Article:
Defensive Tactics and Optimal Search: a Simulation Approach

Ronald J. Gilson (Columbia University)
Alan Schwartz (Yale University)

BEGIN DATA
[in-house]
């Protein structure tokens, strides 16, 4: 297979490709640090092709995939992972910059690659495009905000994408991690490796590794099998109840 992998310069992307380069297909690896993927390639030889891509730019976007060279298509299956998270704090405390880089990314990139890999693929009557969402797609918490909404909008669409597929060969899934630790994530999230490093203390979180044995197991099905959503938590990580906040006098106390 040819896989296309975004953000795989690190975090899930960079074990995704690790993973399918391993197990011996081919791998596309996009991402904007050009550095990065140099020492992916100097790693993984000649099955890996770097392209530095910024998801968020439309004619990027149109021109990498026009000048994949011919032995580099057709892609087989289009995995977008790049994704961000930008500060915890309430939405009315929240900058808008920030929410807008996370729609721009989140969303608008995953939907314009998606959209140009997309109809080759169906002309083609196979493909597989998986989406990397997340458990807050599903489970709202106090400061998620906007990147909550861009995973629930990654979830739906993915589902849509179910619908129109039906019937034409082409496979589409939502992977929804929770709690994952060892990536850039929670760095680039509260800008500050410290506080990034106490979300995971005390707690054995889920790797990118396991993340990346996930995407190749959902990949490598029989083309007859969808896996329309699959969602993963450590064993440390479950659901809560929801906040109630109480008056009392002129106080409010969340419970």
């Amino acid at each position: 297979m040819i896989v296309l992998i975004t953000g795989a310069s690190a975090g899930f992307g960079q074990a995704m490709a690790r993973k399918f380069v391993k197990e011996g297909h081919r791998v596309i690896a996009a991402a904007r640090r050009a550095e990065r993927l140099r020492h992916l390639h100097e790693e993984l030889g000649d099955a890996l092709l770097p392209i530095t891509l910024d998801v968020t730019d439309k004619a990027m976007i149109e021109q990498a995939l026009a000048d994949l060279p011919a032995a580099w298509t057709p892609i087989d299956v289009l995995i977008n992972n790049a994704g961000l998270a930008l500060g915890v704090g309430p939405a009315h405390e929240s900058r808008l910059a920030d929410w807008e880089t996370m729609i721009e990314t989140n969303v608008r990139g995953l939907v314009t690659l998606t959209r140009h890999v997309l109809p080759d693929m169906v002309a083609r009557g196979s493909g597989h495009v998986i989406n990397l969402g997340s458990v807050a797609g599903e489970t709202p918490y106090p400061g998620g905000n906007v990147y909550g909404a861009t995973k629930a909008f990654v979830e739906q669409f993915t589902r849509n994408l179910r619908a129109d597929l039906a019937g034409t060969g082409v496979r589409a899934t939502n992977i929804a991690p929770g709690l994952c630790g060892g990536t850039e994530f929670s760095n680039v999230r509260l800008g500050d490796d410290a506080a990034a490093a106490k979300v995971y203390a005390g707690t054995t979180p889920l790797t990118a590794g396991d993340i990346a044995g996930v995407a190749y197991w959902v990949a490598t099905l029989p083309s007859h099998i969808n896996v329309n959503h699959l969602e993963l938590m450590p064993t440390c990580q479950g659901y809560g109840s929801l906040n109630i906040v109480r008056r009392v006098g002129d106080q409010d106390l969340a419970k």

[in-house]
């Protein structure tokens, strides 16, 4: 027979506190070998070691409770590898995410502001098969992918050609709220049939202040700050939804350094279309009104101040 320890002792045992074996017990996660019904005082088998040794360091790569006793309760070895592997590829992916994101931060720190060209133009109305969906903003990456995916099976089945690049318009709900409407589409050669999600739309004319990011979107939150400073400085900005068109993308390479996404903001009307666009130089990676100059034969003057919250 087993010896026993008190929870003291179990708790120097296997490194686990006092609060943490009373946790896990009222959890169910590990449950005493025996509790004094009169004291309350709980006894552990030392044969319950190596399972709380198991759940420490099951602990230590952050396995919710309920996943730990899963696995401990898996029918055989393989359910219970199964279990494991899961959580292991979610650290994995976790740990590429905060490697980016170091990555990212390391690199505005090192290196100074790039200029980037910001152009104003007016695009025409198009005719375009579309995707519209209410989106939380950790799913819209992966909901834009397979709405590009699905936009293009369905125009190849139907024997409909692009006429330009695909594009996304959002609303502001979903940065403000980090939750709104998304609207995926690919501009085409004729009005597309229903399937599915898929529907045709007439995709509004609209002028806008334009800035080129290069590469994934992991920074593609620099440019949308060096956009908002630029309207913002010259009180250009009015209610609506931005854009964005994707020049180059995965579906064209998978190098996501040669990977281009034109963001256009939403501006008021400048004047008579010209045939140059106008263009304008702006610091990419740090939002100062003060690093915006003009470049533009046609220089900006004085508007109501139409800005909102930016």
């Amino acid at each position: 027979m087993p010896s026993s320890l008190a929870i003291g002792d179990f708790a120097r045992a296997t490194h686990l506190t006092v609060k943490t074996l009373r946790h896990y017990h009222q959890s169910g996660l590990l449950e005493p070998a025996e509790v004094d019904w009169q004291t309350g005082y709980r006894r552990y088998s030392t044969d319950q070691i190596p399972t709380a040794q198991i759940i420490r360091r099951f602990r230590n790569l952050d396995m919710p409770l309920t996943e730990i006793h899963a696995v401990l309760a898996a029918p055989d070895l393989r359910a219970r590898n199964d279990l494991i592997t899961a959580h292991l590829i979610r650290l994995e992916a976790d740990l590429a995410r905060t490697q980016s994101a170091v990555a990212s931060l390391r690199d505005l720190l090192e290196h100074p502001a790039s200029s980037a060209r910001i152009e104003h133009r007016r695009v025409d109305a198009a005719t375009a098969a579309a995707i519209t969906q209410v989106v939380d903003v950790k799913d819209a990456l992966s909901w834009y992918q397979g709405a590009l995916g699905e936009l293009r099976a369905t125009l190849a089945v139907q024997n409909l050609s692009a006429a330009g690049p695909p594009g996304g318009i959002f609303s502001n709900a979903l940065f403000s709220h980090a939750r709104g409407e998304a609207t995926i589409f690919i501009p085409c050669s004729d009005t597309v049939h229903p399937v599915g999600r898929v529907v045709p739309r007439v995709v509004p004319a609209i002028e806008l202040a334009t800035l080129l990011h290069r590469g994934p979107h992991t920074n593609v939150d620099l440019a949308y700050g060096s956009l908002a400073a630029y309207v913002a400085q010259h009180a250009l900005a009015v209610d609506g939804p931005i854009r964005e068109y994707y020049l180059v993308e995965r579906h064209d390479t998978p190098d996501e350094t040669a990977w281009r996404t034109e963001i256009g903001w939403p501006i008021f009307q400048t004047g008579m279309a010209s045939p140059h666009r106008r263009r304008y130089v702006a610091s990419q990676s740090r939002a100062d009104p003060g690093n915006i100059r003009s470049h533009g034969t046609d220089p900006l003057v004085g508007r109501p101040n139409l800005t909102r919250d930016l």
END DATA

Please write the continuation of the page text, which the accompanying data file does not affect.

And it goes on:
Abstract: The appropriate division of authority between a company’s board and its shareholders is the central issue in the corporate governance debate. In the US, a target board can prevent shareholders from responding to a hostile bid. Whether this is efficient cannot be answered empirically because the econometrician can observe bids but cannot observe deterred bids. Whether defensive tactics maximize target shareholder is difficult to answer because of defensive tactics are hard to compare. This paper uses a search equilibrium model of the market for corporate control, which it solves by simulating parameters for the variables of interest, including the number of ex ante efficient acquisitions. We have two results: (i) Strong defensive tactics reduce market efficiency--the ratio of made matches to efficient matches--significantly (ii) The defensive tactics level that maximizes target shareholder welfare is materially higher than the level that maximizes social welfare. Because simulations such as ours are rough approximations, our stronger claim is that equilibrium analyses can illuminate how the corporate control market performs.